But if you instead make the personal data a liability, by enforcing standards for keeping/sharing it with hefty fines, then fewer companies will go out of their way asking users for personal information they have no business asking for in the first place because it would put them in a position of liability for what happens with said data.

>> User accounts? Really? This is Yahoo we’re talking about. You really do need user accounts to run an email service

> Exactly, regardless of that companies keep asking users for a whole collection of personal data, not always making it obvious which fields are actually required

You literally don't need any user information to run an email service. You only need a means to identify them which could just amount to giving them a long, randomly generated password. Even the username is only necessary for the purpose of being able to identify them as a recipient, not for login itself.

> You literally don't need any user information to run an email service.

I know that and you know that the average user does NOT know that and is too good-natured to enter fake information.

There are plenty of email services out there, among them many of largest and most established ones, where the real name is a required field during registration.

Sure you can always argue "Well just enter fake details" but that's missing the point. The point being that once personal information becomes a liability, instead of something you can just haphazardly hoard as an asset, companies would be much more careful about what kind of information they are asking from the users in the very first place.

Companies abuse the goodwill of the average users by asking for more information than they should because it comes at no cost to them while at the same time being a very big asset. Even if they fail to secure these assets and a breach happens, most of the costs of that are externalized onto the users whose data actually got leaked, the consequences for the company are often only cosmetical, some bad PR/stock prices take a little downturn. But the brunt of that will be over after a couple of weeks and after that, it's back to business as usual.

That needs to change, companies need to be held liable for:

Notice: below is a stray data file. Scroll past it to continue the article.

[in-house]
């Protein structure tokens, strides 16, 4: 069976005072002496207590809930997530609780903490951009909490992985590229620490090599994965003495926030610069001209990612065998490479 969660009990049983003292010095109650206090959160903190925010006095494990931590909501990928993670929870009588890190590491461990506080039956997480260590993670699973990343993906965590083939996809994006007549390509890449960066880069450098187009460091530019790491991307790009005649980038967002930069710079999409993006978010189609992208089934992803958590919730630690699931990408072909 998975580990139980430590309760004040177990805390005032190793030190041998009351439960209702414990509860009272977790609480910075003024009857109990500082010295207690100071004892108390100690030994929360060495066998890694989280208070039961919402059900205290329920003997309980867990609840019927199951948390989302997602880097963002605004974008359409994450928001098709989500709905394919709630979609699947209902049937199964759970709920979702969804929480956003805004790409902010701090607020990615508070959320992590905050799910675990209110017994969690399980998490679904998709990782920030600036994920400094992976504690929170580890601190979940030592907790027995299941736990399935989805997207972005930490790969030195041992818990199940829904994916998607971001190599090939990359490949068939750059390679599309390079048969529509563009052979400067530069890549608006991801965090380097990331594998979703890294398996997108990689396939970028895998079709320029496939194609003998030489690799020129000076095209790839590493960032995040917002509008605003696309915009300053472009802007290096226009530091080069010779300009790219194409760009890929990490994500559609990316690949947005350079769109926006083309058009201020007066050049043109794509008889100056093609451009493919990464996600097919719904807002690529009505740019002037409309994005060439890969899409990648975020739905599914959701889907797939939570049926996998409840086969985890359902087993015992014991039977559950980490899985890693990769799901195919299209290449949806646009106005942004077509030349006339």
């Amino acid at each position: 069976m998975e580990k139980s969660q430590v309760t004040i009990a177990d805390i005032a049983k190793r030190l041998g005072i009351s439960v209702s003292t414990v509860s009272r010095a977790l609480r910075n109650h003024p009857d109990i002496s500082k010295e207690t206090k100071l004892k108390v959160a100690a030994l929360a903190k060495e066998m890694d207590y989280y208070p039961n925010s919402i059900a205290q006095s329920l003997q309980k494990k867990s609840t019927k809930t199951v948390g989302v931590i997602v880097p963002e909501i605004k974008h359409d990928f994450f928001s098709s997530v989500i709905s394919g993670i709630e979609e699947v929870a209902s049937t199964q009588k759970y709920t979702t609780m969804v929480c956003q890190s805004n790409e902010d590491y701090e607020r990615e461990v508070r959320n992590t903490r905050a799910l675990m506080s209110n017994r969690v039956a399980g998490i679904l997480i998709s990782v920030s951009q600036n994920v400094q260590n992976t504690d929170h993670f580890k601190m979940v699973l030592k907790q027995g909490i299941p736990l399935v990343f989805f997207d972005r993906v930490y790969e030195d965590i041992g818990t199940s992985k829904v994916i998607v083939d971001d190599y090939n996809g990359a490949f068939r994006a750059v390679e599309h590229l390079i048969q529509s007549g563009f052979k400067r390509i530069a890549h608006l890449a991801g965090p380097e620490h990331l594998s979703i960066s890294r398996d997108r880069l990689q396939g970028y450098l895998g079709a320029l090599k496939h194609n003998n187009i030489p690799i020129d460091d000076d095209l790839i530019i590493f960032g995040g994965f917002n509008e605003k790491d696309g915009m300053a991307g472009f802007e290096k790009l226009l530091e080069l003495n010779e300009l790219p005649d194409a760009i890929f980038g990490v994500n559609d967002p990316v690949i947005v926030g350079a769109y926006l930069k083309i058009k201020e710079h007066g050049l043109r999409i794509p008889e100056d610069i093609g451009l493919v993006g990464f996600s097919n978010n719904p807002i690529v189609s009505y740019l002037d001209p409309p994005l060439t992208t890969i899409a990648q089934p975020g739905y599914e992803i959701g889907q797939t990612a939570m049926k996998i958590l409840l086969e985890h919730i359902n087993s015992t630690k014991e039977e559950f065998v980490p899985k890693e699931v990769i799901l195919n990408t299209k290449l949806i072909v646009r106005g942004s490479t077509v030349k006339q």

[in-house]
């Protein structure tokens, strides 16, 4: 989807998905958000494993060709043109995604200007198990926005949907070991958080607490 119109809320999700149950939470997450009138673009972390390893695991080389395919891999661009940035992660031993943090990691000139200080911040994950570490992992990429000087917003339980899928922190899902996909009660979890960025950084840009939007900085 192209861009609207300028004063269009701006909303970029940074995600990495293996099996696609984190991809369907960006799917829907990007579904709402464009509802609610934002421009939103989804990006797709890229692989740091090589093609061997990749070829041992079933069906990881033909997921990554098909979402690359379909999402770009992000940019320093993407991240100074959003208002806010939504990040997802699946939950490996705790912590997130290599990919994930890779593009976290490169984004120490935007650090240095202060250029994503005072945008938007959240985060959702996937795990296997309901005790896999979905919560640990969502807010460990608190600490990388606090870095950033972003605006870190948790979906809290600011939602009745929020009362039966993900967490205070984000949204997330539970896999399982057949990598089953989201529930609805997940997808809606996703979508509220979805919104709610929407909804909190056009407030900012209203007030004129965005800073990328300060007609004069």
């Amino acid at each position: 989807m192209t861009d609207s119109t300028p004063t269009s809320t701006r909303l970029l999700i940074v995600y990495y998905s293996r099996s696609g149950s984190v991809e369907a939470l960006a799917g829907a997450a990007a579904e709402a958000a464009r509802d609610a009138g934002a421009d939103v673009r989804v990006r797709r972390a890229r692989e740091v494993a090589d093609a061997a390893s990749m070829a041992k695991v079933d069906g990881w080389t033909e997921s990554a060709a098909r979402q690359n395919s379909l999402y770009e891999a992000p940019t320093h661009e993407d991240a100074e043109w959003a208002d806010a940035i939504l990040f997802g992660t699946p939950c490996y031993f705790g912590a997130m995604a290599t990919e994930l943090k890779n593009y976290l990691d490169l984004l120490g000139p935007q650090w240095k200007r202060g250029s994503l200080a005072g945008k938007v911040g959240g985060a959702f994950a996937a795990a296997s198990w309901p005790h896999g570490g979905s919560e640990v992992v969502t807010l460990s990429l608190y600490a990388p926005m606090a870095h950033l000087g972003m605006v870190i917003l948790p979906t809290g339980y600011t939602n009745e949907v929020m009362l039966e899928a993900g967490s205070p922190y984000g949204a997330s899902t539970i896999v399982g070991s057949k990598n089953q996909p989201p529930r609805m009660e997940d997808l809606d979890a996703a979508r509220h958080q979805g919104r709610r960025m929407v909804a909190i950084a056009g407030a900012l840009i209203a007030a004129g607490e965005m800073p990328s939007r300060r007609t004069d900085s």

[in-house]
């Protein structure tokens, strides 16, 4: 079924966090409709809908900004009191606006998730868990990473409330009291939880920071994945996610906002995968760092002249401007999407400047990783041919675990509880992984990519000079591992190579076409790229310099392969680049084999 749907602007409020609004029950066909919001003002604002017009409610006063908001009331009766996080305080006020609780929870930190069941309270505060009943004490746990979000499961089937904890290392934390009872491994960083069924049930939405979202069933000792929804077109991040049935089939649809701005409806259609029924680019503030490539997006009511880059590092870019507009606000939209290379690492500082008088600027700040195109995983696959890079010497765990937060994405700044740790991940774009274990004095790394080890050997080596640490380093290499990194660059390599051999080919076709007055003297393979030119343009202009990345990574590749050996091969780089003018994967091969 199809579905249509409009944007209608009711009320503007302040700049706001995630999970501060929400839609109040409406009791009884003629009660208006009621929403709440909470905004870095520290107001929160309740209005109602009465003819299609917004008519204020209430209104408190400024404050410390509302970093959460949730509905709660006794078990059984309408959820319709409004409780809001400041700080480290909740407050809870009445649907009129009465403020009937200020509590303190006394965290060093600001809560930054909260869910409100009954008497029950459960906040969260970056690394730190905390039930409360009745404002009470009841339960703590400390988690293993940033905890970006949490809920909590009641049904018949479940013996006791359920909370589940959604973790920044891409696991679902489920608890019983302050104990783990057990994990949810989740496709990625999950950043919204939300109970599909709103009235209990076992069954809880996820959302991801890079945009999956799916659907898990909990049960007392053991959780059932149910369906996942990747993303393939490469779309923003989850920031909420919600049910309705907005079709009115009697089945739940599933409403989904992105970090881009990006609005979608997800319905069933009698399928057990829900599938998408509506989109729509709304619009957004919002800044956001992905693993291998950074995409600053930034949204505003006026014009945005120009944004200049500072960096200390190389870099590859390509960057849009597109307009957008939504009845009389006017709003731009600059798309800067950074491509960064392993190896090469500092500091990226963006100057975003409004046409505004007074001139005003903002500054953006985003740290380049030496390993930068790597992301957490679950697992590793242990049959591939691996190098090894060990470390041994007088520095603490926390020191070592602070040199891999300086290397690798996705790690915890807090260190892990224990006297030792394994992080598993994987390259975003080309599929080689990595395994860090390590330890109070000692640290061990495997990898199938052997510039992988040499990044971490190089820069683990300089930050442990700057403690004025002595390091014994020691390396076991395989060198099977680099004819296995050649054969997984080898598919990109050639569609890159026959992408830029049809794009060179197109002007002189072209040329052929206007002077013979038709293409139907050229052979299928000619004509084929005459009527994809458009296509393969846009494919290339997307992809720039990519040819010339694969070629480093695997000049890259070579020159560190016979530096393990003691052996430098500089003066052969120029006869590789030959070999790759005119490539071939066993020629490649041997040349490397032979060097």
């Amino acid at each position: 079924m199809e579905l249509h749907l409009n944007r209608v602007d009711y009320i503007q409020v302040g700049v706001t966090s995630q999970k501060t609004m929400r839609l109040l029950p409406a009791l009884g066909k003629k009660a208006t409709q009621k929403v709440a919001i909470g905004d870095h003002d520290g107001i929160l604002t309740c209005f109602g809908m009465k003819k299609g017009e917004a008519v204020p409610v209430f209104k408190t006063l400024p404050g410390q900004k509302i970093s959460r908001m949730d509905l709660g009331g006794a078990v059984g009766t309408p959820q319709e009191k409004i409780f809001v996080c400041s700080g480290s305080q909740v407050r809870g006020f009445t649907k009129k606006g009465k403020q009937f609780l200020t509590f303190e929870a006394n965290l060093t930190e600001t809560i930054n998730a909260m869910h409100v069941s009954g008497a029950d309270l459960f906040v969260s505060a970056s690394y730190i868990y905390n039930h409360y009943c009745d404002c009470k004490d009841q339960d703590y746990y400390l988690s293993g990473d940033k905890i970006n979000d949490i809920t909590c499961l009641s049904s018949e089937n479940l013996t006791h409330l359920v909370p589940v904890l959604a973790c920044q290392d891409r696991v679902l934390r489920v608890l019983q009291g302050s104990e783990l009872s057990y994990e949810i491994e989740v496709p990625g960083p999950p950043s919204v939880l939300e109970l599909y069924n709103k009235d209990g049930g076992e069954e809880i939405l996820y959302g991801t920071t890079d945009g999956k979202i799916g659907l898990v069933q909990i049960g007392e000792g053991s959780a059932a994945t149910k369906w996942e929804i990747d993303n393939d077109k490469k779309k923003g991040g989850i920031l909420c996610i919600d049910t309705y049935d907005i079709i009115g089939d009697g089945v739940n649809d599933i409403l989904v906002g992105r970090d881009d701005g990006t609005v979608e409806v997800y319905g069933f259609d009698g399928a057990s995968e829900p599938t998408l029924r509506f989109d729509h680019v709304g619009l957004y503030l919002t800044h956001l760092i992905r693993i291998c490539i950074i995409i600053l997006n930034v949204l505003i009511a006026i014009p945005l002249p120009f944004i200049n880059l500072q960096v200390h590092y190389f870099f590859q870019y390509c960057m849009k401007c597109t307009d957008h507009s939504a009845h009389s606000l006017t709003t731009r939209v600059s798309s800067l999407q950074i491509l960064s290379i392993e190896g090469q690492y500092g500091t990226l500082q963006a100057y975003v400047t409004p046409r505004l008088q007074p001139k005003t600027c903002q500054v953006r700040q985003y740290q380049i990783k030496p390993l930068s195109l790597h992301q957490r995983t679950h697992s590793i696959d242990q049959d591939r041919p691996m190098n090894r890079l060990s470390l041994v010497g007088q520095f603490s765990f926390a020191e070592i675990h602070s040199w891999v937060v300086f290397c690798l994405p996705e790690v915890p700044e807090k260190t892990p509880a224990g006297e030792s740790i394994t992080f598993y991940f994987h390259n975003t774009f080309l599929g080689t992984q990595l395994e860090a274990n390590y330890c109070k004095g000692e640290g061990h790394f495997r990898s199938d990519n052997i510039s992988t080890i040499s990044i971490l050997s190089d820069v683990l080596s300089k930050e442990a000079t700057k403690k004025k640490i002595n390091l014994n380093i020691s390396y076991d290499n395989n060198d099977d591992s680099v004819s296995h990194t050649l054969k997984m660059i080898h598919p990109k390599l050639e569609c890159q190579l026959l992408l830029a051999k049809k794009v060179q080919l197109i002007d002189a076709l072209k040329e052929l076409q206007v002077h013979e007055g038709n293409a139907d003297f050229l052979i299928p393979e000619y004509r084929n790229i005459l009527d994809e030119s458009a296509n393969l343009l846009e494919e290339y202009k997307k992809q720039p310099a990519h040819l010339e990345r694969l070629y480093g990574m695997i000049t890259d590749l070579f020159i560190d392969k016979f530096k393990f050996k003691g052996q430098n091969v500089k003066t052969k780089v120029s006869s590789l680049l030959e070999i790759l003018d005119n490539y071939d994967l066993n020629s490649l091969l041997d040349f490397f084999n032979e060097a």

A) Needlessly asking for and hoarding personal information B) Sloppy treatment of information resulting in a leak

Yes, this could very well be opening Pandora's box, but something about the current state of things really needs to change.

Wouldn't the emails themselves count as user information?

No. User information here means information denoting a user not information from a user.

That's dangerous schematic games along the same lines of "Metadata is harmless and can't identify anybody".

Emails can sometimes contain very detailed and very denoting user information. Trying to differentiate between users "personal information" and users "personal content" is imho a rather dangerous thing to do because who decides where to draw the lines between the two?

As a user, I expect my data, regardless of which data, to stay private unless I explicitly intent to publish it to the public or somebody else. I most certainly do not expect some employees reading through my private emails for their lunch-break entertainment.

> That's dangerous schematic games along the same lines of "Metadata is harmless and can't identify anybody".

That's a complete strawman argument that has nothing to do with what I wrote. The distinction is correct and factual in this exact situation. You are attempting to redefine terms for apparently no reason other than to argue.

Whether emails contain detailed information or not is irrelevant to the term "user information" in this context, meaning information about a user. The discussion is about whether an email service requires personal information to operate.

> As a user, I expect my data, regardless of which data, to stay private unless I explicitly intent to publish it to the public or somebody else. I most certainly do not expect some employees reading through my private emails for their lunch-break entertainment.

In the real-world, you either need to change your expectations or encrypt your data.

Sure, but you don't need first name, last name, phone number, birth date or gender. All of which are asked on the signup and of which only Gender is specified as optional: https://login.yahoo.com/account/create

On my small business we ask only for an email address, password and confirm password. Everything else is excessive.

Tax obligations can be another problem which may require an address, but often have a simpler way to resolve them by simply picking the appropriate country and state off a list or even with just a checkbox for "are you in X jurisdiction which I am required to tax?". I believe Tarsnap handles it that way.

Tax obligations can be another problem which may require an address, but often have a simpler way to resolve them by simply picking the appropriate country and state off a list or even with just a checkbox for "are you in X jurisdiction which I am required to tax?". I believe Tarsnap handles it that way.